I Stop Somewhere – TE Carter

Ellie Frias, the narrator in TE Carter’s YA novel I Stop Somewhere,  is an awkward First autumn frost on Stinging Nettle leaves - France  -  -  -teenager who wants to make a good impression when she starts high school. Ellie understands that “Pretty is power.” She’s never really fit in, but she is determined that when she starts high school, things will be different.

Ellie lives with her single father on the wrong side of town. Her mother took off when she was just a baby and although she and her father have always been close, Ellie feels herself drifting away from him. She understands that he tries, but it isn’t enough, so Ellie turns to Kate, an older girl who lives in the house behind her. She needs guidance and she has no friends.

I started school with the right clothes. My curves showed where they were supposed to but nowhere else, and Kate had helped me with my hair. We’d bleached two strips down the front and dyed them blue so the color framed my face. With my new T-shirts that were a testament to my apathy, I fit in by not caring about fitting in.

Ellie does get the attention of Caleb Breward, a popular boy at school, whose father is an important figure in their town, Hollow Oaks. He tells her she’s cute and names her “Elusive Ellie.” Ellie is so desperate to be accepted and loved, that she doesn’t realize what a shark Caleb is. Or maybe she actually does know, but she finds a way to rationalize it.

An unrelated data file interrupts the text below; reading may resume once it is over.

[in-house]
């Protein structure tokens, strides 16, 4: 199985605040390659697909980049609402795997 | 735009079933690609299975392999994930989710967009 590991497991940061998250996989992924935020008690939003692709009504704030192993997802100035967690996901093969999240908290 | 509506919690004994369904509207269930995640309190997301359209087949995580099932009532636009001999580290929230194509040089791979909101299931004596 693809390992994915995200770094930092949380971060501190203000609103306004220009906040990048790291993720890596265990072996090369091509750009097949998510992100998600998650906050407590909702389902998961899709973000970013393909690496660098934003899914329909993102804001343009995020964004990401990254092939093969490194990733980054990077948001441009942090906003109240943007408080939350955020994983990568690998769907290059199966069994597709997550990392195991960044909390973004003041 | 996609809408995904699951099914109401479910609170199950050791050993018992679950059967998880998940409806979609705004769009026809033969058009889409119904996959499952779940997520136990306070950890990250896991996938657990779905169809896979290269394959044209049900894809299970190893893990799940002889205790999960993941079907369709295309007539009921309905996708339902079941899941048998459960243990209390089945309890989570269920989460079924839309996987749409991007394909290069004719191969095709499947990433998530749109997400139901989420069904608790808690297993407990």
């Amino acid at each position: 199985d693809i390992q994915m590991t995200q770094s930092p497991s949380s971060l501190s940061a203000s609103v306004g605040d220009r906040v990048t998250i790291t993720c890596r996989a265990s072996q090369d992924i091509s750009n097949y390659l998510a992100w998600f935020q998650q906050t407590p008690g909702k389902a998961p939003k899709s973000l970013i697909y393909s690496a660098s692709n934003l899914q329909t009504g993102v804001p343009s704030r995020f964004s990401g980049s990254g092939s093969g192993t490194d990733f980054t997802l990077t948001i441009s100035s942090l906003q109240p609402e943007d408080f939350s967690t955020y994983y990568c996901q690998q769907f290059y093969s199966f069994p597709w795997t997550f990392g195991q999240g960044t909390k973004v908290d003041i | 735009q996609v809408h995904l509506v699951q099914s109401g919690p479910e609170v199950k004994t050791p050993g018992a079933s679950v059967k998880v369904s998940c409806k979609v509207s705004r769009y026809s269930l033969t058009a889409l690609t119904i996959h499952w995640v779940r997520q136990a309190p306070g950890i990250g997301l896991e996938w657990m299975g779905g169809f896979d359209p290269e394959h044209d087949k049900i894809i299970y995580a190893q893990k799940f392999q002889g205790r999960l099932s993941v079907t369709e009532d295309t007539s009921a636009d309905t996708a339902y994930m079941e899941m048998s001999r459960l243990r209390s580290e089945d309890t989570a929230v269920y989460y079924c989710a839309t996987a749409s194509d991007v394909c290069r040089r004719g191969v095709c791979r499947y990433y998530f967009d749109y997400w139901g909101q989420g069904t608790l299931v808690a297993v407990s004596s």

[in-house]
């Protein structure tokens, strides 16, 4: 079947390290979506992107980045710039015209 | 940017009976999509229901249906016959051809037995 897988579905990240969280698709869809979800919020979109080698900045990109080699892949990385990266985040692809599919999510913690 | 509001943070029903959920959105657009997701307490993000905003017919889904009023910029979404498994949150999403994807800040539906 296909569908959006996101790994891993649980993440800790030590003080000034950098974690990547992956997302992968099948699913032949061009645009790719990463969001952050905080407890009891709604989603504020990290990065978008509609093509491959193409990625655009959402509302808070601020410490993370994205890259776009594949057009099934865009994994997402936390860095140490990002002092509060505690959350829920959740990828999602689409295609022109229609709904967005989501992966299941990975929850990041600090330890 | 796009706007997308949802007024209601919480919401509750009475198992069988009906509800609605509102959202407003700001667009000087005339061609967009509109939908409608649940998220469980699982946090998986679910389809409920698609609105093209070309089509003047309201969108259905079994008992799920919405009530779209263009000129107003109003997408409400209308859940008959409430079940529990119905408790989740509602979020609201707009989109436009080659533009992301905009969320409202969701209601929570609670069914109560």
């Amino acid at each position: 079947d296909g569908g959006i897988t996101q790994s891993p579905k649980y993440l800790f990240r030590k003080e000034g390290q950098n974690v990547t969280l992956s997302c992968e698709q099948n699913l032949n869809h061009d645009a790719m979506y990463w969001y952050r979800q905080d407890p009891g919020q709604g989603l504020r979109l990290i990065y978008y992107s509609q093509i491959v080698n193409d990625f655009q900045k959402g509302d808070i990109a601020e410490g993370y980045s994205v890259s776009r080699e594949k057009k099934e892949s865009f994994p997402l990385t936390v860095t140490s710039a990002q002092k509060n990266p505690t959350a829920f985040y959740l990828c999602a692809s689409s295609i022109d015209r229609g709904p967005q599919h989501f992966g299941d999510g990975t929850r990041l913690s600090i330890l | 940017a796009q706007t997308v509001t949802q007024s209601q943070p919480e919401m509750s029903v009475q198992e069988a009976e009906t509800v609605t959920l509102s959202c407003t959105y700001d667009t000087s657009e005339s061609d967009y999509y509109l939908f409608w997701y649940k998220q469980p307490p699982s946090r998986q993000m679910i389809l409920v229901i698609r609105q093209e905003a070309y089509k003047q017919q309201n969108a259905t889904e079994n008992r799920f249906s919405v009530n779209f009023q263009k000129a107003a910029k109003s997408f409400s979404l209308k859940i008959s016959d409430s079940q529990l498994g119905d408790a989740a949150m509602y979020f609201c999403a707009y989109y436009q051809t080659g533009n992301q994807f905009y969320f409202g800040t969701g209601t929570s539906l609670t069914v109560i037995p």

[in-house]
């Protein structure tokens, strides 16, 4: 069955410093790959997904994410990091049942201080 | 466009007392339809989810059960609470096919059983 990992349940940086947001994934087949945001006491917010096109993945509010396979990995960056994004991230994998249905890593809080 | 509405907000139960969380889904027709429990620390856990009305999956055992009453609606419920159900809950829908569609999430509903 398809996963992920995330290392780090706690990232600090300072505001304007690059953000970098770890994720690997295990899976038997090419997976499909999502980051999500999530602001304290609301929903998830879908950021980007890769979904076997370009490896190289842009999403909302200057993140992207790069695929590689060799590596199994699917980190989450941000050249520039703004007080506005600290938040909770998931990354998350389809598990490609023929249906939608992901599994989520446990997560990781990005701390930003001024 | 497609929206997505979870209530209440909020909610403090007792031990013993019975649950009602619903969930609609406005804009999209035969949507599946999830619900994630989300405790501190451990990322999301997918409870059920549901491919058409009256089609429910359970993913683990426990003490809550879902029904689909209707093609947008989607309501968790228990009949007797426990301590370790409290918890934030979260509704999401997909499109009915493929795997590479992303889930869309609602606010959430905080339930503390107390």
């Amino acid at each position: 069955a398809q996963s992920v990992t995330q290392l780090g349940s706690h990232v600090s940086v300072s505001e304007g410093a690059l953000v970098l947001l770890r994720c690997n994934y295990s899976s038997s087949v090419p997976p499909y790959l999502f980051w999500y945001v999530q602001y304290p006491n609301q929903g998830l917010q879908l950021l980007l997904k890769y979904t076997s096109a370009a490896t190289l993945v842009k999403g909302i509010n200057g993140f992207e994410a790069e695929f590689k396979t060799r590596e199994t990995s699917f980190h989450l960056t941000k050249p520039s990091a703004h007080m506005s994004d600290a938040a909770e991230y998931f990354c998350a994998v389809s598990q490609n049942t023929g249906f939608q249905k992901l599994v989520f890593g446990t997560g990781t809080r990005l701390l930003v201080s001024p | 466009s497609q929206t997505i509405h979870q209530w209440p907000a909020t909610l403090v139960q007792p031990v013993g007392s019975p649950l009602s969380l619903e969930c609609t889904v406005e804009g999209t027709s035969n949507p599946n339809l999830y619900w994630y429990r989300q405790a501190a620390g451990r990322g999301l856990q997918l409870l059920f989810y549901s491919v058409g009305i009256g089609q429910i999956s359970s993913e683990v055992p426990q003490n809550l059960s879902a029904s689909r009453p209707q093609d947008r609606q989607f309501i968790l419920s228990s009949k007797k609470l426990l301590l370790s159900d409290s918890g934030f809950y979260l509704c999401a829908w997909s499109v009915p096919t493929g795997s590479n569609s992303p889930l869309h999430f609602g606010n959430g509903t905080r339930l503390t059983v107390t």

…I knew very little about Caleb Breward, and most of what I did know wasn’t great. It tried to show me all the days he’d passed me in the hall and wouldn’t look at me. My brain had a long list of amazing reasons I should have walked away, but Caleb’s closeness did things inside of me I didn’t know how to process.

Carter manages to capture what it is to be an insecure girl with remarkable accuracy.  What makes Caleb such a chilling character – and trust me, he’s way more awful than just being some douche who breaks a girl’s heart – is that he plays on Ellie’s insecurities. He hasn’t really got very much going for him other than an oily charm and a seemingly bullet-proof family.

This is a novel about rape, victim-shaming and what it means to survive. I found I Stop Somewhere compelling and heart-breaking in equal measure.

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